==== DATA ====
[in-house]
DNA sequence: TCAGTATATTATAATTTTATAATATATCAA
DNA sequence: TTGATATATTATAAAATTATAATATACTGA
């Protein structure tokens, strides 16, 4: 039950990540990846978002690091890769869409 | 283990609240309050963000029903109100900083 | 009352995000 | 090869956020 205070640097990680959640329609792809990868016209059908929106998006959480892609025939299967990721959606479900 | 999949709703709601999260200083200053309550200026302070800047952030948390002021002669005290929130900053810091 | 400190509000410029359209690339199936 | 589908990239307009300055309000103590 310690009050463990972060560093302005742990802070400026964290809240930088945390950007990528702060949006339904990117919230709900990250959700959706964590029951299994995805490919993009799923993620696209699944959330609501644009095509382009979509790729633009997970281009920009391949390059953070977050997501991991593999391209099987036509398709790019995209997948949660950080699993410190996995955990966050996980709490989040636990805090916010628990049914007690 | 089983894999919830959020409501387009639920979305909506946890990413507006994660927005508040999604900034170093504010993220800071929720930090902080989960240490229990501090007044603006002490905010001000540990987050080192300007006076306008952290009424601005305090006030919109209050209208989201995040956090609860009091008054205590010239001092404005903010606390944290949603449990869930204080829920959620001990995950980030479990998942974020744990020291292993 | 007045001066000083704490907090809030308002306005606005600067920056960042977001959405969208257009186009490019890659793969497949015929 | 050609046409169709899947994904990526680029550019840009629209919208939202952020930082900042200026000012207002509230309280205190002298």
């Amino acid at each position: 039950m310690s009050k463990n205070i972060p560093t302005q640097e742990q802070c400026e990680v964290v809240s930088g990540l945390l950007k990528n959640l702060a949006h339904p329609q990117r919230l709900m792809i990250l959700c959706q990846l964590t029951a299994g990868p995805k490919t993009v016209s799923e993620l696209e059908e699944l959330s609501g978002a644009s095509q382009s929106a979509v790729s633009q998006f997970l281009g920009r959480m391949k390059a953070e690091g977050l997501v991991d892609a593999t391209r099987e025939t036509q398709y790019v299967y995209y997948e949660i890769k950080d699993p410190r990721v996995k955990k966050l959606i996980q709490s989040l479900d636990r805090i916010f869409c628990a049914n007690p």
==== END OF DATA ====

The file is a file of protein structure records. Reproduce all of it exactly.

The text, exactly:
[in-house]
DNA sequence: TCAGTATATTATAATTTTATAATATATCAA
DNA sequence: TTGATATATTATAAAATTATAATATACTGA
């Protein structure tokens, strides 16, 4: 039950990540990846978002690091890769869409 | 283990609240309050963000029903109100900083 | 009352995000 | 090869956020 205070640097990680959640329609792809990868016209059908929106998006959480892609025939299967990721959606479900 | 999949709703709601999260200083200053309550200026302070800047952030948390002021002669005290929130900053810091 | 400190509000410029359209690339199936 | 589908990239307009300055309000103590 310690009050463990972060560093302005742990802070400026964290809240930088945390950007990528702060949006339904990117919230709900990250959700959706964590029951299994995805490919993009799923993620696209699944959330609501644009095509382009979509790729633009997970281009920009391949390059953070977050997501991991593999391209099987036509398709790019995209997948949660950080699993410190996995955990966050996980709490989040636990805090916010628990049914007690 | 089983894999919830959020409501387009639920979305909506946890990413507006994660927005508040999604900034170093504010993220800071929720930090902080989960240490229990501090007044603006002490905010001000540990987050080192300007006076306008952290009424601005305090006030919109209050209208989201995040956090609860009091008054205590010239001092404005903010606390944290949603449990869930204080829920959620001990995950980030479990998942974020744990020291292993 | 007045001066000083704490907090809030308002306005606005600067920056960042977001959405969208257009186009490019890659793969497949015929 | 050609046409169709899947994904990526680029550019840009629209919208939202952020930082900042200026000012207002509230309280205190002298």
């Amino acid at each position: 039950m310690s009050k463990n205070i972060p560093t302005q640097e742990q802070c400026e990680v964290v809240s930088g990540l945390l950007k990528n959640l702060a949006h339904p329609q990117r919230l709900m792809i990250l959700c959706q990846l964590t029951a299994g990868p995805k490919t993009v016209s799923e993620l696209e059908e699944l959330s609501g978002a644009s095509q382009s929106a979509v790729s633009q998006f997970l281009g920009r959480m391949k390059a953070e690091g977050l997501v991991d892609a593999t391209r099987e025939t036509q398709y790019v299967y995209y997948e949660i890769k950080d699993p410190r990721v996995k955990k966050l959606i996980q709490s989040l479900d636990r805090i916010f869409c628990a049914n007690p």